Ask Mr. Gold: Salvadoran Pupusas
Dear Mr. Gold:
Dear Mr. Gold:
I was wondering where I could get some of those Salvadoran pupusas. I used to go to a random little dive in San Diego, but I can’t seem to find the right place in L.A.
—Ms. Lee, L.A.
Dear Ms. Lee:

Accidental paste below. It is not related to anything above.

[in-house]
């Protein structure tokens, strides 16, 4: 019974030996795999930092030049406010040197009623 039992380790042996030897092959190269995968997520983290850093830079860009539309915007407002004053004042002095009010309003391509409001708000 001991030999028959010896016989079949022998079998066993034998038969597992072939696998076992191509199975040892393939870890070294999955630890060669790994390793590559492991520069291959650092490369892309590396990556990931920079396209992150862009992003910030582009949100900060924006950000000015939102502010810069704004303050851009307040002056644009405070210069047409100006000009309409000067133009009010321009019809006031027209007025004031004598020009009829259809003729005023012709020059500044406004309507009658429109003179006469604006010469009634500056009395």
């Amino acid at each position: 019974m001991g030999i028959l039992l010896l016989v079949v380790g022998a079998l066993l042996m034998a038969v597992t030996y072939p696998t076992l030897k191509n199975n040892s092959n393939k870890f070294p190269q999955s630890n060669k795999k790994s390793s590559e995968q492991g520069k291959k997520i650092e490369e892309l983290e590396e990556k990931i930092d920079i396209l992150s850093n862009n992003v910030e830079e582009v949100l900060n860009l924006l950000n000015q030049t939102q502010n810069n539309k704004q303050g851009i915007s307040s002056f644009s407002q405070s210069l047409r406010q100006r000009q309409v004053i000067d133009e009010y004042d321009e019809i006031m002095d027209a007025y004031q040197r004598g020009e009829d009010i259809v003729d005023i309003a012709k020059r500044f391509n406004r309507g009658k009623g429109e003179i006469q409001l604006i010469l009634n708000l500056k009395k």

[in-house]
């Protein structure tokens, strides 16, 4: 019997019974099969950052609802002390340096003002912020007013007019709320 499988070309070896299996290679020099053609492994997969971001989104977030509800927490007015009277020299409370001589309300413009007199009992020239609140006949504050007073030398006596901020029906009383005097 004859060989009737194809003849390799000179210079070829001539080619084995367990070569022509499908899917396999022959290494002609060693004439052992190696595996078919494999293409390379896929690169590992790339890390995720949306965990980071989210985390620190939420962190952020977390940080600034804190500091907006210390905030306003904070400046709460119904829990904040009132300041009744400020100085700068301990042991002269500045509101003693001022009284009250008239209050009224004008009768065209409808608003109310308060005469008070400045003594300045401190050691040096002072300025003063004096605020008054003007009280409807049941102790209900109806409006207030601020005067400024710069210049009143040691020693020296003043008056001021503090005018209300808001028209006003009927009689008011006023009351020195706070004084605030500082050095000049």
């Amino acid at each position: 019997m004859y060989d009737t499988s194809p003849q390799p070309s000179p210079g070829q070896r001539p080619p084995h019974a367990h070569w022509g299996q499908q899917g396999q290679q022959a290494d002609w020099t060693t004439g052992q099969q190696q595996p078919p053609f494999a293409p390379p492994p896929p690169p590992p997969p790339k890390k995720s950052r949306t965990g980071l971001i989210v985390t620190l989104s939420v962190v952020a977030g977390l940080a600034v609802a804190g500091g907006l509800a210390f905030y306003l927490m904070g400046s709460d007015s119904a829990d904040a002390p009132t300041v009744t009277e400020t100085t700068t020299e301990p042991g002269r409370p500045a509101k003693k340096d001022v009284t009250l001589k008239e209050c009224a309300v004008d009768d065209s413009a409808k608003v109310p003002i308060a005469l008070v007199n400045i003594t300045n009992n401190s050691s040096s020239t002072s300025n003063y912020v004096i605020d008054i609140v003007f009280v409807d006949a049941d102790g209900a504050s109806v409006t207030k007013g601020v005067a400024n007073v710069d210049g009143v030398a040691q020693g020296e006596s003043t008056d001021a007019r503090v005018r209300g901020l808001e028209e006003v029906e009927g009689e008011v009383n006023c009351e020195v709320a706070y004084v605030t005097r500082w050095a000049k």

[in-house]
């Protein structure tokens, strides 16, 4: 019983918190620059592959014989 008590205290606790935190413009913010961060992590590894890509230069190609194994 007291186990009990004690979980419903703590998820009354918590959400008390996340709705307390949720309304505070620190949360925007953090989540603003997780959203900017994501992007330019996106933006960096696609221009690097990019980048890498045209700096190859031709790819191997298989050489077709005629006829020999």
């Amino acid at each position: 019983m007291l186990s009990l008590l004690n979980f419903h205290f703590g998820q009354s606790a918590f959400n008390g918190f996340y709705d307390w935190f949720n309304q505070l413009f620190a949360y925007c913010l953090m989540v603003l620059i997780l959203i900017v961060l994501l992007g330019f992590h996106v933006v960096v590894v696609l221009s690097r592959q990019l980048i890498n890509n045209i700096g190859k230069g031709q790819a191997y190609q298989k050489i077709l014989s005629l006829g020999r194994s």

Is there a sound on Earth as joyous as the pat-pat-pat from a Salvadoran kitchen, the gentle rhythm of a cook slapping together a pupusa that just happens to be yours? The pupusa, a griddled disk of corn dough concealing a molten core of cheese, beans, stewed pigskin — or, most likely, all of the above — is one of the perfect foods of the Americas, all ooze and heat and crunch, with a cool yet fiery cabbage salad as its inevitable accompaniment. There are many hundreds of pupuserias in Los Angeles, and more than half of them are pretty good. I like the pupusas at the Texis chain — there’s one on Vermont Avenue at Seventh Street — as well as the ones at Atlacatl on Beverly Boulevard and El Amanecer on Eighth Street. Lately, though, I’ve been going a lot to the somewhat fancier La Caravana on the north side of Pasadena, because the freshly patted pupusas with loroco are exceptionally fine, and because it serves an odd chopped-apple drink, ensalada, that is one of the most refreshing things in the world. La Caravana, 1306 N. Lake Ave., Pasadena, (626) 791-7378.
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